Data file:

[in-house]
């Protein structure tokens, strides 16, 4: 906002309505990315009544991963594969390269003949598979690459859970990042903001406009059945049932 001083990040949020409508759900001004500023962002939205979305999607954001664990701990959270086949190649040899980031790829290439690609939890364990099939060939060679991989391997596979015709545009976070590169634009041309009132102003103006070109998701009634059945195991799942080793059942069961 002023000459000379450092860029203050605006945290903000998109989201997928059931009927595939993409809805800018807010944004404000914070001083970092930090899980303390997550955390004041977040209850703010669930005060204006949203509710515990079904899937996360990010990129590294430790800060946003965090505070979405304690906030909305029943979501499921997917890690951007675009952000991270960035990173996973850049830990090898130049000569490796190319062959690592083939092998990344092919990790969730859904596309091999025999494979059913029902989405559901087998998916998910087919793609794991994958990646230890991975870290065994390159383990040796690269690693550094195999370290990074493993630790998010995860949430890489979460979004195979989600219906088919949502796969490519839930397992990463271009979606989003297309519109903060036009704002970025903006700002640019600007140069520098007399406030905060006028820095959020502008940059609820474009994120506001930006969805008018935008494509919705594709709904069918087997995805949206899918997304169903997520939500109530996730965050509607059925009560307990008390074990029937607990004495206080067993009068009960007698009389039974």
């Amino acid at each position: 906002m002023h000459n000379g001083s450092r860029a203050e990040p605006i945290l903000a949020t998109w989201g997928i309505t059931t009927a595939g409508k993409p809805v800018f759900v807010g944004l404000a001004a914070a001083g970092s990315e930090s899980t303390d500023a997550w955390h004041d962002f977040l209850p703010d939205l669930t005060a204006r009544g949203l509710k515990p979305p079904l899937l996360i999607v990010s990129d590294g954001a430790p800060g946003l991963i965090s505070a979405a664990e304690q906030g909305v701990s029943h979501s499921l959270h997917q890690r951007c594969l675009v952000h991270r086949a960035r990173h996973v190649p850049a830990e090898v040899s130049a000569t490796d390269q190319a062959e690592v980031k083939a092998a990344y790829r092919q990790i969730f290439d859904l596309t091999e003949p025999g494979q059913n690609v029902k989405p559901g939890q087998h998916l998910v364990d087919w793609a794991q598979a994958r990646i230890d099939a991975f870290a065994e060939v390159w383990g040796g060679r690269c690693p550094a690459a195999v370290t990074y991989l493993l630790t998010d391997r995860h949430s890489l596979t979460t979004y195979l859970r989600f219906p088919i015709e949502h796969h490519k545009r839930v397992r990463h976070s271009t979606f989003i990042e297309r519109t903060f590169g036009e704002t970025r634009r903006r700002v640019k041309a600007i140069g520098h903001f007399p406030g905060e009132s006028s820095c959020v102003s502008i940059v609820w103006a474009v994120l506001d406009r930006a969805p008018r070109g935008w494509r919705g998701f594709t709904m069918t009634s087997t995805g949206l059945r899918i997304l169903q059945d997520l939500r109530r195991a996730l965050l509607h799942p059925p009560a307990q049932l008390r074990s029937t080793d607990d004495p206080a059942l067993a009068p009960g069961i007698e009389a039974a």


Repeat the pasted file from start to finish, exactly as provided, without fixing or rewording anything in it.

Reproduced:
[in-house]
């Protein structure tokens, strides 16, 4: 906002309505990315009544991963594969390269003949598979690459859970990042903001406009059945049932 001083990040949020409508759900001004500023962002939205979305999607954001664990701990959270086949190649040899980031790829290439690609939890364990099939060939060679991989391997596979015709545009976070590169634009041309009132102003103006070109998701009634059945195991799942080793059942069961 002023000459000379450092860029203050605006945290903000998109989201997928059931009927595939993409809805800018807010944004404000914070001083970092930090899980303390997550955390004041977040209850703010669930005060204006949203509710515990079904899937996360990010990129590294430790800060946003965090505070979405304690906030909305029943979501499921997917890690951007675009952000991270960035990173996973850049830990090898130049000569490796190319062959690592083939092998990344092919990790969730859904596309091999025999494979059913029902989405559901087998998916998910087919793609794991994958990646230890991975870290065994390159383990040796690269690693550094195999370290990074493993630790998010995860949430890489979460979004195979989600219906088919949502796969490519839930397992990463271009979606989003297309519109903060036009704002970025903006700002640019600007140069520098007399406030905060006028820095959020502008940059609820474009994120506001930006969805008018935008494509919705594709709904069918087997995805949206899918997304169903997520939500109530996730965050509607059925009560307990008390074990029937607990004495206080067993009068009960007698009389039974």
């Amino acid at each position: 906002m002023h000459n000379g001083s450092r860029a203050e990040p605006i945290l903000a949020t998109w989201g997928i309505t059931t009927a595939g409508k993409p809805v800018f759900v807010g944004l404000a001004a914070a001083g970092s990315e930090s899980t303390d500023a997550w955390h004041d962002f977040l209850p703010d939205l669930t005060a204006r009544g949203l509710k515990p979305p079904l899937l996360i999607v990010s990129d590294g954001a430790p800060g946003l991963i965090s505070a979405a664990e304690q906030g909305v701990s029943h979501s499921l959270h997917q890690r951007c594969l675009v952000h991270r086949a960035r990173h996973v190649p850049a830990e090898v040899s130049a000569t490796d390269q190319a062959e690592v980031k083939a092998a990344y790829r092919q990790i969730f290439d859904l596309t091999e003949p025999g494979q059913n690609v029902k989405p559901g939890q087998h998916l998910v364990d087919w793609a794991q598979a994958r990646i230890d099939a991975f870290a065994e060939v390159w383990g040796g060679r690269c690693p550094a690459a195999v370290t990074y991989l493993l630790t998010d391997r995860h949430s890489l596979t979460t979004y195979l859970r989600f219906p088919i015709e949502h796969h490519k545009r839930v397992r990463h976070s271009t979606f989003i990042e297309r519109t903060f590169g036009e704002t970025r634009r903006r700002v640019k041309a600007i140069g520098h903001f007399p406030g905060e009132s006028s820095c959020v102003s502008i940059v609820w103006a474009v994120l506001d406009r930006a969805p008018r070109g935008w494509r919705g998701f594709t709904m069918t009634s087997t995805g949206l059945r899918i997304l169903q059945d997520l939500r109530r195991a996730l965050l509607h799942p059925p009560a307990q049932l008390r074990s029937t080793d607990d004495p206080a059942l067993a009068p009960g069961i007698e009389a039974a």